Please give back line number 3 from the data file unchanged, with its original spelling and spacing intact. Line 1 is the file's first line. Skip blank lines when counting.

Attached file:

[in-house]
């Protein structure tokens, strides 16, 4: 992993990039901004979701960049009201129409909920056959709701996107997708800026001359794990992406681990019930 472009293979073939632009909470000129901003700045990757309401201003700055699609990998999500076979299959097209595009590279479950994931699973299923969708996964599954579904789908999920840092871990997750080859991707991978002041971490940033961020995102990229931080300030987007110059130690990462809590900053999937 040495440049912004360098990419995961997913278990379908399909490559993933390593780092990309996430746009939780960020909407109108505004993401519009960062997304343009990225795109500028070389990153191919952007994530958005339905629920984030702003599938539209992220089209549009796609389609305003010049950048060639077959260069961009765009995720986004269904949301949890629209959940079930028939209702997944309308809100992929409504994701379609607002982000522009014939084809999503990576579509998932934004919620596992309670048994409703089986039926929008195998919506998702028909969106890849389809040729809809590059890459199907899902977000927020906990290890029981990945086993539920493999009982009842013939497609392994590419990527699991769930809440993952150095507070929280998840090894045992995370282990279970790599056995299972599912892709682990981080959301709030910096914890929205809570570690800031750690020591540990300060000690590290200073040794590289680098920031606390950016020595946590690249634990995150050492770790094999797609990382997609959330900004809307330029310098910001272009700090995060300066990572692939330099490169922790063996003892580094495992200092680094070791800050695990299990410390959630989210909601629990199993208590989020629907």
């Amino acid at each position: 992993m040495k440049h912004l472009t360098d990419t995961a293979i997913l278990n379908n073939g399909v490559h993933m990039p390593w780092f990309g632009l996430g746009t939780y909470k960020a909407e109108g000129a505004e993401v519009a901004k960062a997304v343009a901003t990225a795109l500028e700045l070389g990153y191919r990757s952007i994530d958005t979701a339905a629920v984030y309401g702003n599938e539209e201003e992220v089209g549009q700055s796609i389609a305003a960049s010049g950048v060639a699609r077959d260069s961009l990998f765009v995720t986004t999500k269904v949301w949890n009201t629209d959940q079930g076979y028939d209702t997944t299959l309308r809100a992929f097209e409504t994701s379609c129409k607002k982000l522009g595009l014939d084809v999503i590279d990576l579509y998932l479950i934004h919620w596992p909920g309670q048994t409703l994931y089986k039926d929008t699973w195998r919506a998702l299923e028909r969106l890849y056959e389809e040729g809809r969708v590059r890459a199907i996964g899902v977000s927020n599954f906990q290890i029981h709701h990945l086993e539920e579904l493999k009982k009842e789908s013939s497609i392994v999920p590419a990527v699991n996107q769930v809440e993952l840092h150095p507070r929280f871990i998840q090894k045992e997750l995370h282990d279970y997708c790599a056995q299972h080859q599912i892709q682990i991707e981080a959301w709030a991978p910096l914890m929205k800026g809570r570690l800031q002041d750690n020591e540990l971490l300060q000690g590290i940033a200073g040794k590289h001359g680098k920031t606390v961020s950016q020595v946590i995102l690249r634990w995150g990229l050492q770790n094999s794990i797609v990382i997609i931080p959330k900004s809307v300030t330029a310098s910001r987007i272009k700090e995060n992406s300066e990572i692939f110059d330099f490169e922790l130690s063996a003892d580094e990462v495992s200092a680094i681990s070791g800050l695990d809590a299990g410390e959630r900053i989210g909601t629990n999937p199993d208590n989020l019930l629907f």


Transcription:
């Amino acid at each position: 992993m040495k440049h912004l472009t360098d990419t995961a293979i997913l278990n379908n073939g399909v490559h993933m990039p390593w780092f990309g632009l996430g746009t939780y909470k960020a909407e109108g000129a505004e993401v519009a901004k960062a997304v343009a901003t990225a795109l500028e700045l070389g990153y191919r990757s952007i994530d958005t979701a339905a629920v984030y309401g702003n599938e539209e201003e992220v089209g549009q700055s796609i389609a305003a960049s010049g950048v060639a699609r077959d260069s961009l990998f765009v995720t986004t999500k269904v949301w949890n009201t629209d959940q079930g076979y028939d209702t997944t299959l309308r809100a992929f097209e409504t994701s379609c129409k607002k982000l522009g595009l014939d084809v999503i590279d990576l579509y998932l479950i934004h919620w596992p909920g309670q048994t409703l994931y089986k039926d929008t699973w195998r919506a998702l299923e028909r969106l890849y056959e389809e040729g809809r969708v590059r890459a199907i996964g899902v977000s927020n599954f906990q290890i029981h709701h990945l086993e539920e579904l493999k009982k009842e789908s013939s497609i392994v999920p590419a990527v699991n996107q769930v809440e993952l840092h150095p507070r929280f871990i998840q090894k045992e997750l995370h282990d279970y997708c790599a056995q299972h080859q599912i892709q682990i991707e981080a959301w709030a991978p910096l914890m929205k800026g809570r570690l800031q002041d750690n020591e540990l971490l300060q000690g590290i940033a200073g040794k590289h001359g680098k920031t606390v961020s950016q020595v946590i995102l690249r634990w995150g990229l050492q770790n094999s794990i797609v990382i997609i931080p959330k900004s809307v300030t330029a310098s910001r987007i272009k700090e995060n992406s300066e990572i692939f110059d330099f490169e922790l130690s063996a003892d580094e990462v495992s200092a680094i681990s070791g800050l695990d809590a299990g410390e959630r900053i989210g909601t629990n999937p199993d208590n989020l019930l629907f």